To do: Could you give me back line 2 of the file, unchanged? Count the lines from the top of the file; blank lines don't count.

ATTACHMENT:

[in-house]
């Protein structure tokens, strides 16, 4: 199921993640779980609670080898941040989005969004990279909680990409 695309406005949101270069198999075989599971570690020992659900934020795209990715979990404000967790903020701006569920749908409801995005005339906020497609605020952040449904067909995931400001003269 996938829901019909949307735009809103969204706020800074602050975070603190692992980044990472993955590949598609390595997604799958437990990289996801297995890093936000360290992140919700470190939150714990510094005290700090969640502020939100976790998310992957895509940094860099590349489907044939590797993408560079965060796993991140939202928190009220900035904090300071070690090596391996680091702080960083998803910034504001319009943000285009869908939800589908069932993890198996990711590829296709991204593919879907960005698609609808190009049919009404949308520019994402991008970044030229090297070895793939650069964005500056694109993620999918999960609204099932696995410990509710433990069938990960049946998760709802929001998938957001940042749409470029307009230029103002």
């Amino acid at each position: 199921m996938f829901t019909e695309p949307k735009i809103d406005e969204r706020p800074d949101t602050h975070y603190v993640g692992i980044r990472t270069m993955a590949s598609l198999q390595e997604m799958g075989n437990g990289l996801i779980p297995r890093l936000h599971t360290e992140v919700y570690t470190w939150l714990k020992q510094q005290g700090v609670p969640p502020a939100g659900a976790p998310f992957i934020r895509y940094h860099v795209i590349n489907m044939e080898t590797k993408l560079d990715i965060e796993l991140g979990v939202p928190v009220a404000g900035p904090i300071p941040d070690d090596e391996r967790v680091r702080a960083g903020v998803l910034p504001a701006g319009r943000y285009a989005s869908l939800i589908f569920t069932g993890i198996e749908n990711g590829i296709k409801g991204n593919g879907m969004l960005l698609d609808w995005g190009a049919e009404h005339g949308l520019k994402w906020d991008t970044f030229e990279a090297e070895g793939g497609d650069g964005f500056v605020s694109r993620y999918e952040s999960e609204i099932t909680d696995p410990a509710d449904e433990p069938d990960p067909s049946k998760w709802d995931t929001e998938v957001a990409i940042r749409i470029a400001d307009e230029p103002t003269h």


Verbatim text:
């Protein structure tokens, strides 16, 4: 199921993640779980609670080898941040989005969004990279909680990409 695309406005949101270069198999075989599971570690020992659900934020795209990715979990404000967790903020701006569920749908409801995005005339906020497609605020952040449904067909995931400001003269 996938829901019909949307735009809103969204706020800074602050975070603190692992980044990472993955590949598609390595997604799958437990990289996801297995890093936000360290992140919700470190939150714990510094005290700090969640502020939100976790998310992957895509940094860099590349489907044939590797993408560079965060796993991140939202928190009220900035904090300071070690090596391996680091702080960083998803910034504001319009943000285009869908939800589908069932993890198996990711590829296709991204593919879907960005698609609808190009049919009404949308520019994402991008970044030229090297070895793939650069964005500056694109993620999918999960609204099932696995410990509710433990069938990960049946998760709802929001998938957001940042749409470029307009230029103002």